Cross-strait over­sight bill calls for long-term plan­ning

The China Post - - COMMENTARY -

One year af­ter the stu­dent-led Sun­flower Move­ment asked for a cross-strait agree­ment su­per­vi­sory bill, all ver­sions of the bill re­main un­re­viewed and stalled in the Leg­isla­tive Yuan.

Both ma­jor party cau­cuses pre­dict that ap­prov­ing any ver­sion in the cur­rent cli­mate is highly un­likely. With elec­tion day a year away, un­cer­tainty hangs over law­mak­ers, who are aware of how hot a potato the mon­i­tor­ing bill could be­come.

For law­mak­ers, a key con­cern is that the bills grant pol­i­cy­form­ing author­ity to dif­fer­ent bod­ies — namely the Leg­isla­tive Yuan or the Ex­ec­u­tive Yuan — and that con­stituents may not be ready to de­cide which to em­power un­til they know which party con­trols what af­ter elec­tion day.

In­stead of this ap­proach, what the draft­ing of a bill should be about is es­tab­lish­ing a use­able mech­a­nism for han­dling agree­ments in the cross-strait re­la­tion­ship over the long term.

As of to­day, there are nine ver­sions of the bill. There is a draft au­thored by the Ex­ec­u­tive Yuan, by the Demo­cratic Pro­gres­sive Party (DPP), the Tai­wan Sol­i­dar­ity Union, in­di­vid­ual law­mak­ers and, no­tably, DPP Leg­is­la­tor Yu Mei-nu ( ), who has en­dorsed a bill pre­sented by the Sun­flower Move­ment.

The Cabi­net’s over­sight bill lets the Ex­ec­u­tive Yuan take the lead in pact for­ma­tion, though the Leg­isla­tive Yuan has the right of fi­nal de­ci­sion. The Ex­ec­u­tive Yuan is re­quired to re­port on the ne­go­ti­a­tion process to the Leg­isla­tive Yuan at four stages. This is a process of re­port­ing, not col­lab­o­ra­tion.

Later, any ne­go­ti­ated pact needs to be ap­proved by the Na­tional Se­cu­rity Coun­cil, which con­sid­ers its im­pact on in­ter­na­tional re­la­tions, cross-strait re­la­tions, na­tional se­cu­rity, em­ploy­ment and in­dus­tries. This na­tional se­cu­rity re­view panel, which in­cludes in­dus­try rep­re­sen­ta­tives, can veto the pact.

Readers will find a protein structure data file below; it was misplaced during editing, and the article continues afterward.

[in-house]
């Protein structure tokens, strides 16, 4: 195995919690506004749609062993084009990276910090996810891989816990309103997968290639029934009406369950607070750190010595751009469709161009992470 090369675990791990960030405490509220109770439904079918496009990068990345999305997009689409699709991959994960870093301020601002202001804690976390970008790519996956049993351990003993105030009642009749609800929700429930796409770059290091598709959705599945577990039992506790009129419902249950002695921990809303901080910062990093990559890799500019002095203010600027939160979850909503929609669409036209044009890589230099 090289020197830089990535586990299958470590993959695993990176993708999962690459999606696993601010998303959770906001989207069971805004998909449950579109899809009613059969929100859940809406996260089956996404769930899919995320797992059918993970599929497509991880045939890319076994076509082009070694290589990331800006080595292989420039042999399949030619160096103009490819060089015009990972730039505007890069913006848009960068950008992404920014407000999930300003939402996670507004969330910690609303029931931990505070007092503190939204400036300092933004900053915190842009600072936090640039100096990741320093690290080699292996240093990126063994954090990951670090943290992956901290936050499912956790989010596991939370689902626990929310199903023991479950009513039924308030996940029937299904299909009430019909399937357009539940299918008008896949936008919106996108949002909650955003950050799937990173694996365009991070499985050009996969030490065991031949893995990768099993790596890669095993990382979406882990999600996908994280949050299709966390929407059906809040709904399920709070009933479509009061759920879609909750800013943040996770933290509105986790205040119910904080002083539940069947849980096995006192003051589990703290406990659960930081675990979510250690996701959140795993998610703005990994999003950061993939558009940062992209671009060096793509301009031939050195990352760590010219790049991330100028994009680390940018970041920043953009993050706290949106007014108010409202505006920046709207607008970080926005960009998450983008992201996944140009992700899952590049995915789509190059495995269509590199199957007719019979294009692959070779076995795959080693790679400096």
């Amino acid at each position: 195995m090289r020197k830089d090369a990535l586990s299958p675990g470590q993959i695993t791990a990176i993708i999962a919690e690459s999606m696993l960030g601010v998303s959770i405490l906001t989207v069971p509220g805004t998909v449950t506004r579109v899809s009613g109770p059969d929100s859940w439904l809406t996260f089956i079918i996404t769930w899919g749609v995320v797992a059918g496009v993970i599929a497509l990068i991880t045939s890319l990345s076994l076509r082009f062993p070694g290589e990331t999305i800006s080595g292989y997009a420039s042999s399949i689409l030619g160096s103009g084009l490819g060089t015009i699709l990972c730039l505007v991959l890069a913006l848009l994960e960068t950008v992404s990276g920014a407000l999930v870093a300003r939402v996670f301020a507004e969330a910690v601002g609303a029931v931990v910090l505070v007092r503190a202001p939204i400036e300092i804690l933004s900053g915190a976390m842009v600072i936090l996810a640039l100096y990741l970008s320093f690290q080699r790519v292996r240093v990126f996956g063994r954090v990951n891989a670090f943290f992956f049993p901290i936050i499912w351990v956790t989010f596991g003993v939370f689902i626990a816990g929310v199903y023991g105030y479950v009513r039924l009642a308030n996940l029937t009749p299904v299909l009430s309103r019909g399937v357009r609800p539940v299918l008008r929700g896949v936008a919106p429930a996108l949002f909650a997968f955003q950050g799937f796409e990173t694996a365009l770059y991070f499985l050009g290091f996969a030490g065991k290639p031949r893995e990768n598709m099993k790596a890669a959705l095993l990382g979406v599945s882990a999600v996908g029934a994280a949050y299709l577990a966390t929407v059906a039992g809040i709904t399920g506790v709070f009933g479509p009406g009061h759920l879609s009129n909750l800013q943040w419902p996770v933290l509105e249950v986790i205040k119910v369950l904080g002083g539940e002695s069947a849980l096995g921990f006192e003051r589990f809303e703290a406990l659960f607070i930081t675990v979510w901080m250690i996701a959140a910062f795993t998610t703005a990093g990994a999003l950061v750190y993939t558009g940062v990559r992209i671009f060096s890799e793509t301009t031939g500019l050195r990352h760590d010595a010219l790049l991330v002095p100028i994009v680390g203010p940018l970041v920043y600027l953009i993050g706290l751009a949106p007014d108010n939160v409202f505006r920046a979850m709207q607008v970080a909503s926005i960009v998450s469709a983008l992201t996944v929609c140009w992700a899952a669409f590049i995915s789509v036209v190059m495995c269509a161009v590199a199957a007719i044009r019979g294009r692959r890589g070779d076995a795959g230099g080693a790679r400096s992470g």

So can the Leg­isla­tive Yuan. If the pact re­quires legal re­vi­sions, it is sent to the Leg­isla­tive Yuan “for re­view” ( ) and must be ap­proved by vote. If no legal amend­ments are re­quired, it is sub­mit­ted “for ref­er­ence” ( ) and is read aloud but not voted on. How­ever, law­mak­ers can — by vote — choose to con­vert the case into a voted re­view. In short, law­mak­ers can sus­pend a cross-strait pact or re­ject it al­to­gether, though they have a limited role in the ne­go­ti­a­tion process.

In con­trast, the Yu Mei-nu bill strength­ens and ac­ti­vates the Leg­isla­tive Yuan dur­ing the ne­go­ti­a­tion of the pact:

The Leg­is­la­ture would have the power to set goals and terms, to de­bate and form ne­go­ti­a­tion strate­gies and to re­open talks to al­ter terms af­ter the pact is signed.

Th­ese are strong brakes on the process, but in prac­tice they will cre­ate sig­nif­i­cant prob­lems. The re­al­ity of in­ter­na­tional ne­go­ti­a­tions is that pub­licly de­bat­ing and re­veal­ing the bot­tom line while talks are un­der­way will harm the na­tional in­ter­est. More­over, al­ter­ing terms af­ter a deal is signed means the deal is off and all sig­na­to­ries must re­turn to the ne­go­ti­at­ing ta­ble.

Among sup­port­ers of the other mon­i­tor­ing bills, the Cabi­net bill arouses strong skep­ti­cism that is a re­flec­tion of skep­ti­cism to­ward the Kuom­intang, but a more pro­duc­tive ex­am­i­na­tion of the bill looks at its brak­ing mech­a­nisms with­out ac­count­ing for which party leads the Ex­ec­u­tive Yuan.

Viewed in this light, the Cabi­net bill strikes a roughly ap­pro­pri­ate bal­ance of power. Its mon­i­tor­ing con­trols for the Leg­is­la­ture are con­crete — not the most ro­bust among the nine bills but suf­fi­cient — and can be used reg­u­larly with­out gen­er­at­ing in­for­ma­tion leaks or other harm to na­tional in­ter­ests while the Ex­ec­u­tive Yuan leads the ne­go­ti­a­tion process.

In the end, choos­ing a bill can be greatly sim­pli­fied if law­mak­ers aim to cre­ate su­per­vi­sion that works over the long term, as par­ties rise and fall from power.

If the mon­i­tor­ing bills come to noth­ing, as seems likely, ev­ery­one will lose. Tai­wan needs a mon­i­tor­ing frame­work, if not to han­dle the con­tro­ver­sial trade-in-ser­vices agree­ment then to deal with other ne­go­ti­a­tions that will in­evitably come to bear on the cross-strait re­la­tion­ship.

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